Access Restrictions: Any environment that is not Production needs to be locked down and appropriate robots.txt protections used so that access is restricted to authorized users only, and to ensure that bots both valid (i.e., Google) and suspicious bots do not crawl and index the site.
Internal Process Implications: How will your internal content management team work within a more complex environment? An important consideration for adding a new environment to your website infrastructure is how to best establish clear and efficient workflows for your internal resource team. It is vital to the integrity of your website content management to have a clearly defined and documented process in place. Your website development partner can often help make recommendations on best practices, as well as how to best leverage the CMS roles and permissions features to implement workflows that will best support your content management needs that factor in editing, reviewing, approving and publishing of all of your various website changes.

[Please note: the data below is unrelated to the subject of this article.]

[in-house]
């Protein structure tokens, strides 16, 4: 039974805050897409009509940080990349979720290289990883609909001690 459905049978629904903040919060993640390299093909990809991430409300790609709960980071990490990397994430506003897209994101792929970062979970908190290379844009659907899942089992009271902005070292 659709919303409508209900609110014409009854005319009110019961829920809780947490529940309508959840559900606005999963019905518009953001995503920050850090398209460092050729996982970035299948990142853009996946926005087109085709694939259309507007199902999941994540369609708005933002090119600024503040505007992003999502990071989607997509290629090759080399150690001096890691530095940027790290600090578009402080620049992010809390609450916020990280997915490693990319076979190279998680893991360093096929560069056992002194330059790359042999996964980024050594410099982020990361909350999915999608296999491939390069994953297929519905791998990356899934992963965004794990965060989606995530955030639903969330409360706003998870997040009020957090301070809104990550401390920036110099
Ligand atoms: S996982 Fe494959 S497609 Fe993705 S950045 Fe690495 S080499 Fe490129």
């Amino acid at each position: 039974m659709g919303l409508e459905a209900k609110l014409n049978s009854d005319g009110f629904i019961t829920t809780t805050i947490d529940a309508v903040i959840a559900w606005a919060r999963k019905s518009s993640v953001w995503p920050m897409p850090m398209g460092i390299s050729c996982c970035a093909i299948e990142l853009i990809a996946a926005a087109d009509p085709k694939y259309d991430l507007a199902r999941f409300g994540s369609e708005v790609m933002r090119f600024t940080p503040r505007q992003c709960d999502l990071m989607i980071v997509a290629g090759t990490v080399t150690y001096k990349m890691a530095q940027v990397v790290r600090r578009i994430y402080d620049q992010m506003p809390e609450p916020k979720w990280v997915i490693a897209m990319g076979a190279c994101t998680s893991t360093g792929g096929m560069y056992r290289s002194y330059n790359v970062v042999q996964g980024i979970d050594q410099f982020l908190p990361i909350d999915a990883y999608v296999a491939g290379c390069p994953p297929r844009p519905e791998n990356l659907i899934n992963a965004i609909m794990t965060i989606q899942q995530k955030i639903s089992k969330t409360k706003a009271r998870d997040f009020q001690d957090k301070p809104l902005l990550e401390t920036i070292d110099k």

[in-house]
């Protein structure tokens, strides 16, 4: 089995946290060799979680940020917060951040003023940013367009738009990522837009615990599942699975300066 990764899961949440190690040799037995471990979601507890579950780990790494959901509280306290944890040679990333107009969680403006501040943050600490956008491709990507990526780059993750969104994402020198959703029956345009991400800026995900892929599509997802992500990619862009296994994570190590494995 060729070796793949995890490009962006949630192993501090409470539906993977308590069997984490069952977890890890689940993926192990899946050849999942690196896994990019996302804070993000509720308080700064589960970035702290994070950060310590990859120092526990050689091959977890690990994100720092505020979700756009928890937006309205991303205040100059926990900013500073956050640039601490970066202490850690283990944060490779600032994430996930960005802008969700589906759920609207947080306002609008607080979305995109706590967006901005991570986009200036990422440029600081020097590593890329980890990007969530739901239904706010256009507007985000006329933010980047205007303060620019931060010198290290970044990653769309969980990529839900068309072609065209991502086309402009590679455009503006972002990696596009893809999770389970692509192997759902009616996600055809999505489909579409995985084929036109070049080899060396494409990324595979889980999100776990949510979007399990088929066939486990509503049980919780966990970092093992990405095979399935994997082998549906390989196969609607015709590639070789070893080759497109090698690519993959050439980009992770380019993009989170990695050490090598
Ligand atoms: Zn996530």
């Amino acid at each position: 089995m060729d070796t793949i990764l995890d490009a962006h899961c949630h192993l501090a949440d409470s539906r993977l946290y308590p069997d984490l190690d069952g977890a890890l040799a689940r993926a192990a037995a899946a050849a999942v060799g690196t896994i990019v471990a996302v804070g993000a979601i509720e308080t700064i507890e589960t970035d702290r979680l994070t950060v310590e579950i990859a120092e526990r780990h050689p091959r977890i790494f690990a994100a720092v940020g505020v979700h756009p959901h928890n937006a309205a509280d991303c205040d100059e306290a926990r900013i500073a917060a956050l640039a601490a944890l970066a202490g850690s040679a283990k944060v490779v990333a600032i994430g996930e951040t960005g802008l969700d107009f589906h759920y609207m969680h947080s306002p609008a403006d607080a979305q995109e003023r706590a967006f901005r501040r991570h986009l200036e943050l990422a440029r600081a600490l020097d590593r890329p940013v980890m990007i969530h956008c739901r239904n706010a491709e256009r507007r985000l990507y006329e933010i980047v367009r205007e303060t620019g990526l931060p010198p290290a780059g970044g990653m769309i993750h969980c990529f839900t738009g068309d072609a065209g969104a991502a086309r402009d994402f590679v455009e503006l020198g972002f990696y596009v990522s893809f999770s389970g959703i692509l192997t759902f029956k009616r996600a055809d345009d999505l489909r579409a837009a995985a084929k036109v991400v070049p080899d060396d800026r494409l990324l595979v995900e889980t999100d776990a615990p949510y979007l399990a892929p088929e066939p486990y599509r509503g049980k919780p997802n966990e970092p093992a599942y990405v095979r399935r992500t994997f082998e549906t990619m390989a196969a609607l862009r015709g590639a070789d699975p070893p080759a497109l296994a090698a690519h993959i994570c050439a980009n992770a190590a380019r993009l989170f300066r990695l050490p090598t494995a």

Architecting the right balance of website environments is a complex topic so it’s important to lean on your technology partner to help understand the options and make informed recommendations based on your specific needs. Reach out
to speak with someone at ZAG see if considering a new environment might be a good move for your business, institution or organization.